Coronavirus Update New York City: What New Yorkers need to know about the delta variant

Coronavirus update for NYC

ByEyewitness News WABC logo
Monday, June 28, 2021
Delta variant: What New Yorkers need to know
Dr. Jay Varma, infectious disease specialist, and NYC Health Commissioner, Dr. Dave Chokshi, discuss what New Yorkers need to know about the emerging Delta variant.

NEW YORK CITY (WABC) -- Now could be the most dangerous time to remain unvaccinated against COVID-19 as the delta variant spreads rapidly around the world, New York City Health Commissioner Dr. Dave Chokshi said.

Chokshi and New York City Senior Advisor for Public Health, Dr. Jay Varma, strongly urged people who have not yet gotten vaccinated to do so during Mayor Bill de Blasio's daily briefing Monday.

"Even though this strain of the virus appears to be both more infectious and more dangerous, it appears to also be very responsive to the vaccine," Varma said.

The delta variant has represented about 10% of new cases in the city over the last month and 23% over the last week.

While health officials are keeping an eye on the variant, Varma said that as more people get vaccinated and infection rates drop, it's typical for new strains to make up the majority of new cases.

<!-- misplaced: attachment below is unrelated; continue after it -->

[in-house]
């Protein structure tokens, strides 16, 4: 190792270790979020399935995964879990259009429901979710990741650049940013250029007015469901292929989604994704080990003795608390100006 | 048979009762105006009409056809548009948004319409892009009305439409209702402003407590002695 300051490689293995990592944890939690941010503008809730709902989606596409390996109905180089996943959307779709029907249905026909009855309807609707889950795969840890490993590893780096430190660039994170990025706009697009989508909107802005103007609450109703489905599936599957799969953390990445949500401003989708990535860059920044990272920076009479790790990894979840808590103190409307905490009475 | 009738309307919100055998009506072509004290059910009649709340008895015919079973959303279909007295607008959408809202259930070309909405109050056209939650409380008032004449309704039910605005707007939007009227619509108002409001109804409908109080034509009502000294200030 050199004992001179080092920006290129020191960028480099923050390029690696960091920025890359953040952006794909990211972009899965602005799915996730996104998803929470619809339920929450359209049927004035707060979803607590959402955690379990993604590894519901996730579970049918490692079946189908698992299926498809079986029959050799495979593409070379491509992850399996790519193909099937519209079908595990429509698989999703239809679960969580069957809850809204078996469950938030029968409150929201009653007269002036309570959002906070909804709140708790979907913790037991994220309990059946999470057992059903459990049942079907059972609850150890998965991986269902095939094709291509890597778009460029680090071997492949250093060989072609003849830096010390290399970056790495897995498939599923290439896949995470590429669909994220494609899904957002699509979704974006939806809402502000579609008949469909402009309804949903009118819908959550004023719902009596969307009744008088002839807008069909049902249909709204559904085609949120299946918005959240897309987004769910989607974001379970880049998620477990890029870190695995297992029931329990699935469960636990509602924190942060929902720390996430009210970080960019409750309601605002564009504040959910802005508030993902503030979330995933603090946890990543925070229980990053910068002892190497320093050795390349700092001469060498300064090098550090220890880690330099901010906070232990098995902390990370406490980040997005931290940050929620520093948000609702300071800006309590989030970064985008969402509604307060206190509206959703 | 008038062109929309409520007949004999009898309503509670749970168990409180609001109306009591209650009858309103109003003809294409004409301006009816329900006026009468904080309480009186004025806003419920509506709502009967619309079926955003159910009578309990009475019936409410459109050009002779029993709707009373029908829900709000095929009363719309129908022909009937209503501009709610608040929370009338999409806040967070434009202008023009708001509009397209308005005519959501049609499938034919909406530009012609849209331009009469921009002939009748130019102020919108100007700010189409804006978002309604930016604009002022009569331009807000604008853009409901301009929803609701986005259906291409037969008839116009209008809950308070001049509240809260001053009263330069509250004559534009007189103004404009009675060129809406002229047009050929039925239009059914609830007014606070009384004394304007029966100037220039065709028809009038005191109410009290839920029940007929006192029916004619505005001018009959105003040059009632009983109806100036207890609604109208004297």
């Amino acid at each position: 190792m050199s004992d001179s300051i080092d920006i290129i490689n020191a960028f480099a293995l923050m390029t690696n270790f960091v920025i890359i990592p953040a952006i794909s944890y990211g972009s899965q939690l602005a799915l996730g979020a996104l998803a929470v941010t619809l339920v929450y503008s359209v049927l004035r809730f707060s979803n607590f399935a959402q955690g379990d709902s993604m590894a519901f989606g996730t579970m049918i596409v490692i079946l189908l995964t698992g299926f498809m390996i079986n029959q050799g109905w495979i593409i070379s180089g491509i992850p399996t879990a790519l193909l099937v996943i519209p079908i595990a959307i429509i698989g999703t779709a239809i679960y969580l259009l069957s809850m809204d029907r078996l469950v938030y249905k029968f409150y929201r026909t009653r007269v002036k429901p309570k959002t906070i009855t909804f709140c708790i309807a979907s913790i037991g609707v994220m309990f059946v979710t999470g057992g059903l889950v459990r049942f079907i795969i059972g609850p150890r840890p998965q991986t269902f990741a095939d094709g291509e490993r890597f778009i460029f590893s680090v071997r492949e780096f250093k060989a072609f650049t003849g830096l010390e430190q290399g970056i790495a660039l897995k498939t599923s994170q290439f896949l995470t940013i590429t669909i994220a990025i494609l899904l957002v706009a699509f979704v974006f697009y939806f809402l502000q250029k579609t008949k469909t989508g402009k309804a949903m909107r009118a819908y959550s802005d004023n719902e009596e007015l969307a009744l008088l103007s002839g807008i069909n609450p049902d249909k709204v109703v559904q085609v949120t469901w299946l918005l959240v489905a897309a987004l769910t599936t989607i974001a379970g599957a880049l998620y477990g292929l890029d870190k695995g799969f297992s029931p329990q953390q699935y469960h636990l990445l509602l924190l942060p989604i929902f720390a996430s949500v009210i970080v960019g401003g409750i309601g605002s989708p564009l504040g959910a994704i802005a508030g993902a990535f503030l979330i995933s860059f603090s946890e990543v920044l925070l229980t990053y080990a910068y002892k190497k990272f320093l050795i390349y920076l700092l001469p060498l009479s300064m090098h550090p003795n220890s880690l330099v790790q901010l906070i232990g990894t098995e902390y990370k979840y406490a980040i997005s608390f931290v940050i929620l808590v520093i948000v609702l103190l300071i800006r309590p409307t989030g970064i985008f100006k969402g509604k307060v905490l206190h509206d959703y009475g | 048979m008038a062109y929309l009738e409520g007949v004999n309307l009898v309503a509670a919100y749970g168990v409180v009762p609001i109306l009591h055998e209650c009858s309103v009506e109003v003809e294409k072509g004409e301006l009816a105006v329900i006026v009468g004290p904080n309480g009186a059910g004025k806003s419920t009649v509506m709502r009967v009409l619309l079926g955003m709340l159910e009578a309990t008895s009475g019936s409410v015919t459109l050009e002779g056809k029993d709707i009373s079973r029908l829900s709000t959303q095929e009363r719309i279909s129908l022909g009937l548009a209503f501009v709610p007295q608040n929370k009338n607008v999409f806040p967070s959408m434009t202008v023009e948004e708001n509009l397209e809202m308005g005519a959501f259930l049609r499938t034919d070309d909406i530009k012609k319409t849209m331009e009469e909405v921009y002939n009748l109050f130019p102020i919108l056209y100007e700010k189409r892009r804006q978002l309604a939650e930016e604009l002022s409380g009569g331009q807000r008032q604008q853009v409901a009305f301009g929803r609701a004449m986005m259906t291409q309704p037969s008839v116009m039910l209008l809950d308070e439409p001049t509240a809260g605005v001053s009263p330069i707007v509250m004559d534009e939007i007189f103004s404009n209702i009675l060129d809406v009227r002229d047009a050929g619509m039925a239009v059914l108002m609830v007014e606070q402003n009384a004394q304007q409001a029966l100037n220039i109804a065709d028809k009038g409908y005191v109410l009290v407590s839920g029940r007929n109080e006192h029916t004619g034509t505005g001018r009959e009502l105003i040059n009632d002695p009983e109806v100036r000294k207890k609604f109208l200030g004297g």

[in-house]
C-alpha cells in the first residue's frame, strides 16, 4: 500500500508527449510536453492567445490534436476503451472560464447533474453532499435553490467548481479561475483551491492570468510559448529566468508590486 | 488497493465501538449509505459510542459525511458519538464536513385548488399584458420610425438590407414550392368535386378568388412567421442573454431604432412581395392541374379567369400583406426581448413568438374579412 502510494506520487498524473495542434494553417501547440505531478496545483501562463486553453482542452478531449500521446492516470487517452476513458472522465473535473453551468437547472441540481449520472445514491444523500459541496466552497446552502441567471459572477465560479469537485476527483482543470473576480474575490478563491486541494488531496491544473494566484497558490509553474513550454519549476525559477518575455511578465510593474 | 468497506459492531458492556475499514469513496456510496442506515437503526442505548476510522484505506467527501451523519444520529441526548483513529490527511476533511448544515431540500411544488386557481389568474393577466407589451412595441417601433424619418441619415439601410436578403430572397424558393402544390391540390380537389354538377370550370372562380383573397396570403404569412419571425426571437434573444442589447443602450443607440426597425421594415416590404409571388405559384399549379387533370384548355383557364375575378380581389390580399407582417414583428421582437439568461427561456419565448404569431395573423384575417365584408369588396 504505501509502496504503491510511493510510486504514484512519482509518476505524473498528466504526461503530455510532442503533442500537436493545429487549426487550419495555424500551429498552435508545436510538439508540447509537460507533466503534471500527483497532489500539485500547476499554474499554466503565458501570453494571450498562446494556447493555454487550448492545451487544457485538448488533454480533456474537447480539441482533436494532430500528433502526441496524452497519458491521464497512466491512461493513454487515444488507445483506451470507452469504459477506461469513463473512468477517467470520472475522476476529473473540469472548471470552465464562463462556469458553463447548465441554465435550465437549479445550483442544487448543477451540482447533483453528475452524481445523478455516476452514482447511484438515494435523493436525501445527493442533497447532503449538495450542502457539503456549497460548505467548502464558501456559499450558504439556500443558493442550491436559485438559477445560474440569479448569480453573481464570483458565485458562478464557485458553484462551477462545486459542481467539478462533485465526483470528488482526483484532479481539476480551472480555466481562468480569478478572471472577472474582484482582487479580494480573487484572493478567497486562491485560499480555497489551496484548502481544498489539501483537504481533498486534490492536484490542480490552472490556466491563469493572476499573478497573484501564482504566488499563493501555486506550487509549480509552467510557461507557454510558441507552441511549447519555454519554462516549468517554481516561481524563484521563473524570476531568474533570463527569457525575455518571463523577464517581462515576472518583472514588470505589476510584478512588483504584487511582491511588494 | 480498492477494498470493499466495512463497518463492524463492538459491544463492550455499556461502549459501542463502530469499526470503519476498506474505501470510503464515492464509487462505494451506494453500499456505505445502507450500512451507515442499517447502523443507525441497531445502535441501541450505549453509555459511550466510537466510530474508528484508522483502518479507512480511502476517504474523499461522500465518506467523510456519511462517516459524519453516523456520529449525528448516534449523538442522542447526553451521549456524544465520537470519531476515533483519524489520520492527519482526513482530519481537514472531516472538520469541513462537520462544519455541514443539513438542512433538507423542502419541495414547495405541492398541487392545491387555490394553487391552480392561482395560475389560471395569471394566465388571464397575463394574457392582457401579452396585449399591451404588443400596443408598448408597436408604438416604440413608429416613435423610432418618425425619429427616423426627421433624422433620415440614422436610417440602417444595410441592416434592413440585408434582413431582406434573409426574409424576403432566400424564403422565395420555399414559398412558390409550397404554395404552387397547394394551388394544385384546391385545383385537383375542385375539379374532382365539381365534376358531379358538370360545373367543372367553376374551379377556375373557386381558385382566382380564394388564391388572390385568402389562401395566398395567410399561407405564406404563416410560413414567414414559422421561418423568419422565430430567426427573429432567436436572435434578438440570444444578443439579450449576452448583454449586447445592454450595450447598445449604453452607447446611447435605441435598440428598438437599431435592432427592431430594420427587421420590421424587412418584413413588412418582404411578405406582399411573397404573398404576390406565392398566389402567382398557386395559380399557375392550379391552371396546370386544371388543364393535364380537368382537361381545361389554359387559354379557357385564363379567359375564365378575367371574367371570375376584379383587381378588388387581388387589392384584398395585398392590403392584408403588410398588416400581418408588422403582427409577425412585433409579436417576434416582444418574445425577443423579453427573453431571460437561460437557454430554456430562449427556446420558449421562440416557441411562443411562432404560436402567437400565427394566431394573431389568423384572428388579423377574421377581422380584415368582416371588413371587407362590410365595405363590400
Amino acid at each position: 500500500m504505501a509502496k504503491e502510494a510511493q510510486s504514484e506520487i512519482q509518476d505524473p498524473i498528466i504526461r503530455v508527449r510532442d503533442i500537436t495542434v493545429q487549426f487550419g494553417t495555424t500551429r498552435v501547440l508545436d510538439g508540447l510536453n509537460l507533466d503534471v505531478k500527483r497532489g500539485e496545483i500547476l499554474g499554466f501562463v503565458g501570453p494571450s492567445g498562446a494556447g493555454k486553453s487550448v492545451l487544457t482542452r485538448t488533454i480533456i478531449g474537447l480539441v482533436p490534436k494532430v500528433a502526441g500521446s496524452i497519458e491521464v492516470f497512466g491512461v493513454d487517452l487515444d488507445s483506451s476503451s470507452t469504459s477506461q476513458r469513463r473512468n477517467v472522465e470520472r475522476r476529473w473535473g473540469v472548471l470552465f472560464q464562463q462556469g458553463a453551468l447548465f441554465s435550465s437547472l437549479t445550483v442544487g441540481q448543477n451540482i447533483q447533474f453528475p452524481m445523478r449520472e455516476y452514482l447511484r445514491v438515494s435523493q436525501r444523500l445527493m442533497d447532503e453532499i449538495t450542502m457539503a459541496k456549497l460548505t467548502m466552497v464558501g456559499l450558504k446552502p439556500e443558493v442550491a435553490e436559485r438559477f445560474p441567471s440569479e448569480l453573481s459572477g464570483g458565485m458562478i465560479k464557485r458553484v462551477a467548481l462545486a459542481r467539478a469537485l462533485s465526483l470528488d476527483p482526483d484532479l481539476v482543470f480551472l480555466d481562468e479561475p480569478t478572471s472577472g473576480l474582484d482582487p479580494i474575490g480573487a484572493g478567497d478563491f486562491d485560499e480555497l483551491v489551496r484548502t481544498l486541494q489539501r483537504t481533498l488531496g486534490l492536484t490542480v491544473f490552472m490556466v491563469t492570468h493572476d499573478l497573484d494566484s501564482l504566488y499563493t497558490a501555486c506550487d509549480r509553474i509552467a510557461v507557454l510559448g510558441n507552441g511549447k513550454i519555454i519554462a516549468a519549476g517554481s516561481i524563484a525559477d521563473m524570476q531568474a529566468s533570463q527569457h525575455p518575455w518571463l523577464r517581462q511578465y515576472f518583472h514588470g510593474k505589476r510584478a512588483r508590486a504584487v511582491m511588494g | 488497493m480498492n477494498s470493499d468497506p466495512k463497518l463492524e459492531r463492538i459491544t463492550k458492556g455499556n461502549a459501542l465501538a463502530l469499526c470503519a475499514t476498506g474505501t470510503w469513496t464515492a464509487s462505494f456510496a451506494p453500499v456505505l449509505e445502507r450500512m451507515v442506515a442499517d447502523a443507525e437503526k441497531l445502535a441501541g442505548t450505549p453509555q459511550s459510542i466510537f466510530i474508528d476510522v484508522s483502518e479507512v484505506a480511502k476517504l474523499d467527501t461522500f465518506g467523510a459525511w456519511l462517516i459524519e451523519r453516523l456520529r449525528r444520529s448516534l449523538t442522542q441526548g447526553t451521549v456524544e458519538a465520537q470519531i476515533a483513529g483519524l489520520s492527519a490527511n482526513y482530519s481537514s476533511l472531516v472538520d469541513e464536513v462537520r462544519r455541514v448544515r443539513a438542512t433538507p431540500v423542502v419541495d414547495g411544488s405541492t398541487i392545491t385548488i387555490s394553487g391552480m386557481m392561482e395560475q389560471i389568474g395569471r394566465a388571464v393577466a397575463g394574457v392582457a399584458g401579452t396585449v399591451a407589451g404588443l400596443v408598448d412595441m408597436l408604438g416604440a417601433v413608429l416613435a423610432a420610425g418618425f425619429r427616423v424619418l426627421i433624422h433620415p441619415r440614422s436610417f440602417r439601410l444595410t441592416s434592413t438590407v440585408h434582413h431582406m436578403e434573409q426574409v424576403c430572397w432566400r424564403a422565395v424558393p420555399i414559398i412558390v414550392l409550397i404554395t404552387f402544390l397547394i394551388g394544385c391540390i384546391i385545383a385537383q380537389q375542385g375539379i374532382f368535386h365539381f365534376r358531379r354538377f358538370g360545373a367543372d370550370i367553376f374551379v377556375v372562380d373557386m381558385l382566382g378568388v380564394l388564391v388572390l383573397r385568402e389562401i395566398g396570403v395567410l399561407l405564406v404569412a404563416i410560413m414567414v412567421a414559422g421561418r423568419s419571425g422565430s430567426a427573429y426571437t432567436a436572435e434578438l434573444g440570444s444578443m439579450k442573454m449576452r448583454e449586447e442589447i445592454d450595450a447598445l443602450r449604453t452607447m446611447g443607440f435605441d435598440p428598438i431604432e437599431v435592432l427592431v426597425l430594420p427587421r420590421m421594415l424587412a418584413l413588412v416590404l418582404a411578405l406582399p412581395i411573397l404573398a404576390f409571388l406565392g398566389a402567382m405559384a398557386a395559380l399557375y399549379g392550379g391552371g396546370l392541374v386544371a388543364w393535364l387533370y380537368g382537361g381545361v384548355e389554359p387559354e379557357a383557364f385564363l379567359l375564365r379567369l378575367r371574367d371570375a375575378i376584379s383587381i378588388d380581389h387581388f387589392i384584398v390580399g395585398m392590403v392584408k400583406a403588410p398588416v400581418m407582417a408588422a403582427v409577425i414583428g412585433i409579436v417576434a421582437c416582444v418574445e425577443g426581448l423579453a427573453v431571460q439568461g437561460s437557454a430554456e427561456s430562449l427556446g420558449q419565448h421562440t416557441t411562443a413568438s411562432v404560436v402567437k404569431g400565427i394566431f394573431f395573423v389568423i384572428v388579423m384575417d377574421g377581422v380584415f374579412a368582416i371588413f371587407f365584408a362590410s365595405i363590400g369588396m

"While it's something we need to monitor carefully, we need to always emphasize the fact that, even though the percentage of delta cases is going up the total number of people with COVID continues to go down and the vaccines continue to be very effective," Varma said.

Varma said that since the delta variant is far more contagious, the percentage of the population that needs to be vaccinated in order to reach what is often referred to as herd or community immunity is likely higher than previously thought.

Chokshi said his main concern is people who are unvaccinated "because of the threat this variant poses."

"For my fellow New Yorkers who have been waiting to figure out whether or not to get vaccinated, if you've been on the fence, my message is very simple, your wait is over, and now is the best time to get vaccinated," Chokshi said.

Chokshi said the city has done canvassing, knocked on thousands of doors, and worked with trusted community-based clinicians to encourage vaccinations and is now focused on young people.

"These last miles of the vaccination campaign, in some ways, are our most important, to reach every single New Yorker who can benefit from the protection that vaccination affords," Chokshi said.

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